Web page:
The bottom-line question is: What are my motives for doing – or not doing – a ritual? Will it increase my humility? Will it enhance my relationship with God and with the community? Does it spring from the heart or is my heart far from God at this moment?

May love rule our rituals and may our actions never be empty tradition!

Source: goodnewsreflections.blogspot.com/2014/02/11.html


TUESDAY OF THE 5TH WEEK IN ORDINARY TIME (YEAR B) – GENESIS 1:20-2:4. Unsa may atong katungdanan sa mga binuhat sa Dios sama sa kadagatan, kabukiran, kakahoyan ug kahayopan? Diha sa libro sa Genesis 1:26-27 ang Dios nag-ingon: “Kamoy magbuot sa mga isda ug sa mga langgam ug sa tanang ihalas nga mananap. Gihatag ko kaninyo ang tanang matang sa tanom nga may binhi ug ang tanang bunga sa kahoy aron inyong kan-on.” Klaro kaayo nga ang gahom sa pagdumala sa kabinuhatan gihatag sa Dios ngadto sa tawo. Apan angay natong sabton nga ang “gahom” wala magpasabot nga mahimo sa tawo ang tanan niyang gusto nga himoon sa mga binuhat sa Dios. Diha sa Genesis 2:15 kita giingnan nga gidala sa Dios ang tawo ug gipahiluna sa tanaman sa Eden aron kini iyang tikaron ug ampingan. Busa, atong ampingan ug dili angay’ng gub-on ug abusohan ang mga binuhat sa Dios. Posted by Abet Uy

Source: abetuy.blogspot.com/2015/02/tuesday-of-5th-week-in-ordinary-time.html


Monday, February 8, 2016

TUESDAY OF THE 5TH WEEK IN ORDINARY TIME (YEAR C) – MARCOS 7:1-13. UNSA MAY MAHITABO KON ANG ATONG PAG-AMPO UG BUHAT DILI KINASINGKASING? Sa mga mata sa Ginoo, ang mga pulong sa pag-ampo, ug bisan ang mga maayong buhat, mawad-ag bili kon kini dili ubanan og maayong kasingkasing. Gisaway ni Hesus ang mga Pariseo ug mga magtutudlo sa Balaod ginamit ang mga pulong ni propeta Isaias: “Kining mga tawhana nagpasidungog kanako sa pulong lamang, apan ang ilang kasingkasing halayo kanako.” Kining ebanghelyo maghagit kanato sa pagsusi sa atong mga pag-ampo ug mga apostolado. Gibuhat ba nato kini aron sa pagdayeg sa Ginoo o aron lamang ipakita sa mga tawo. Adunay panultihon nga nagkanayon, “Sincerity makes the smallest of good deeds to become the largest.” Nga sa ato pa, ang kamatinud-anon, dili ang gidak-on sa buhat o pulong, maoy bililhon. Posted by Abet Uy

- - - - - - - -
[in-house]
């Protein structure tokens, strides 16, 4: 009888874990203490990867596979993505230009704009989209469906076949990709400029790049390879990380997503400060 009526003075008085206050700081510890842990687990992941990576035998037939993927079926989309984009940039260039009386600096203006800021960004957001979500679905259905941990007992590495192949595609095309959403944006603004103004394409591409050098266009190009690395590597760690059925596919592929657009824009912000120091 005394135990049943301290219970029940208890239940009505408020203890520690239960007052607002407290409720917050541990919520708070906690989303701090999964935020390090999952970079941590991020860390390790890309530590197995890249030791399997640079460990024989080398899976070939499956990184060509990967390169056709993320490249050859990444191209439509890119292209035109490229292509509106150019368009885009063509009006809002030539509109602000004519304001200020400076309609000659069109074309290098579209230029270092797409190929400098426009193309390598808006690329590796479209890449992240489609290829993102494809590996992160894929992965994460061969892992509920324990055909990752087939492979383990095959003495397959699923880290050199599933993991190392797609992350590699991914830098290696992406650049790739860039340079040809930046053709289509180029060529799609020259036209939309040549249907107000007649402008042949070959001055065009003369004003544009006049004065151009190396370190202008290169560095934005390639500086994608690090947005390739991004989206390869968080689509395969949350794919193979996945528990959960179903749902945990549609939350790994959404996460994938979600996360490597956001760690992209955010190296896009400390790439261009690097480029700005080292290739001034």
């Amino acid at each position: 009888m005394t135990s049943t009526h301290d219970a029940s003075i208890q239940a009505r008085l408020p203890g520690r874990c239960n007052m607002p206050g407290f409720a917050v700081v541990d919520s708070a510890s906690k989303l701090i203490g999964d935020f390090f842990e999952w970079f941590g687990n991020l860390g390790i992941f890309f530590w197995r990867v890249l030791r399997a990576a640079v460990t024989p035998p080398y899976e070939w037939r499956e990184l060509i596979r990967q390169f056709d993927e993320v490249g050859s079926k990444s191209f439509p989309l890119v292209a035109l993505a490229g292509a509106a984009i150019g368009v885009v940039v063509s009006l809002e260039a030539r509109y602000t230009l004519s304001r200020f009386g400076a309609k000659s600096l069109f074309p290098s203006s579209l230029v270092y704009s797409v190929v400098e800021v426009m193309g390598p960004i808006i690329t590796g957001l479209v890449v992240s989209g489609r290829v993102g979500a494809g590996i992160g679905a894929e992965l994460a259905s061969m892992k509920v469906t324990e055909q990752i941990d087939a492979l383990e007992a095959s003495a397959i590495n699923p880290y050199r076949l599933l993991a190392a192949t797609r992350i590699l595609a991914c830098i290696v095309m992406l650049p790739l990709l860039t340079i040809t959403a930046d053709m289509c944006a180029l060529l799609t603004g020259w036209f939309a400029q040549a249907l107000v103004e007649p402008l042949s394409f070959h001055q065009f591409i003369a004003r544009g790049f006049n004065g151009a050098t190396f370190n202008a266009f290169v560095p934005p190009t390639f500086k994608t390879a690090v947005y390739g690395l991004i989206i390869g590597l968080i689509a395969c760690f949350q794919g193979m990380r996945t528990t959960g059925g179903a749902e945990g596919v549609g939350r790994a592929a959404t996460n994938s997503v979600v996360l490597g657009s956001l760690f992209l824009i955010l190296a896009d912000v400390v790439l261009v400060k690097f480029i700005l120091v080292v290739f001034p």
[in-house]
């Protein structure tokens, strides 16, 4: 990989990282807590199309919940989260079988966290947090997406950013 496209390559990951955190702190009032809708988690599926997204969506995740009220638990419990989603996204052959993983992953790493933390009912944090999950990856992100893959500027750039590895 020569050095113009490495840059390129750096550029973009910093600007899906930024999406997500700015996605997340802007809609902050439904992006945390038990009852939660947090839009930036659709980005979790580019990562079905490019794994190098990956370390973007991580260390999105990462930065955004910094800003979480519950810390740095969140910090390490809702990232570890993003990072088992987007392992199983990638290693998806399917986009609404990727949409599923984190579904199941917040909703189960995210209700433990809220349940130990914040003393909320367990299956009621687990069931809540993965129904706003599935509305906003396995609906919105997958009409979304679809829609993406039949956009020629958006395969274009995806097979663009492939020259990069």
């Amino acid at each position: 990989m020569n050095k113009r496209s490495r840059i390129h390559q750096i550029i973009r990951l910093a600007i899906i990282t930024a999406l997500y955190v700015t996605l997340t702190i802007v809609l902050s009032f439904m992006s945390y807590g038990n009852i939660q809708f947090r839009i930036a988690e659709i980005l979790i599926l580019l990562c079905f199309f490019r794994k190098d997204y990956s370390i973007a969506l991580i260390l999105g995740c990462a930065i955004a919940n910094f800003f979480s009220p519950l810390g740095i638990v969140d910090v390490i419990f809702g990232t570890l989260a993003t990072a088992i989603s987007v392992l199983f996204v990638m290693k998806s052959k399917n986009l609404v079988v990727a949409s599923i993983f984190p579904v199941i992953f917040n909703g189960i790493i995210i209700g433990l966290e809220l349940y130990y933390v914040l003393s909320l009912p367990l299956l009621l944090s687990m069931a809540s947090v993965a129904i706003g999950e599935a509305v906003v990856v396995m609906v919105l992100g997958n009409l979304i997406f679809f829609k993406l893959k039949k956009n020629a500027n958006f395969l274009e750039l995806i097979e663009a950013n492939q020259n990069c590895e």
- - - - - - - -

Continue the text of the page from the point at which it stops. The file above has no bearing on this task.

Source: abetuy.blogspot.com/2016/02/tuesday-of-5th-week-in-ordinary-time.html


Reflection for February 10, Tuesday; Saint Scholastica, Virgin; Mark 7:1-13 Reflection: Why is Jesus a revolutionary leader? Because Jesus’ dares to violate established rules to benefit His people. For Jesus it’s always the greater good of His people before the observance of any rules or laws. Which by the way was created to serve the whims and caprices of the ruling class (The Pharisees and scribes).

Jesus violates the rules created by the ruling class because it’s oppressive; it makes the ordinary people servants of the ruling class. Who are good only with utterance of their laws but visibly wanting in human compassion. Truth to tell, the ruling class (Pharisees and scribes) sacrifice human compassion in exchange for the observance of their self-serving created laws.

Case in point is the washing of hands before eating which was mentioned by the ruling class in the gospel. They asked Jesus: “Why do your disciples not follow the tradition of the elders but instead eat a meal with unclean hands (Mark 7:5)?” Jesus answered them by simply pointing at their hypocrisy, their lack of interior transformation and compassion toward the ordinary people.

If we want our fellowmen to truly respect and follow us we should not be imposing, we should not be dictators. Because if we are like this our people will rebel against us, they may externally show their respect towards us but it’s a respect devoid of substance and spirit.  Instead we should always live the gentleness and compassion of Jesus  – Marino J. Dasmarinas

Source: mjdasma.blogspot.com/2015/02/reflection-for-february-10-tuesday.html


BIBLE WISDOM – “‘This people honors me with their lips, but their hearts are far from me. In vain do they worship me, teachings as doctrines human precepts.’”– Mark 7:6-7

There are books that I have read and re-read multiple times and then shared extra copies with family and friends. You know, the kind of books that have phrases written across the cover page in big, bold letters like Laws of Power, Ways to Raise Children, So-and-So-Number of Steps to Success or even Proven Methods to Lose Weight. (I can prove they were false, by the way.)

Many of the advice that I’ve received from these books have served a great purpose in building my character or gearing me towards a more successful future. But I’ve also learned that these self-help books are simply guides that we have to read wisely, filter properly, and to use our best judgment to determine whether what we are reading is fact, fiction, an opinion or something relevant or irrelevant to our experience.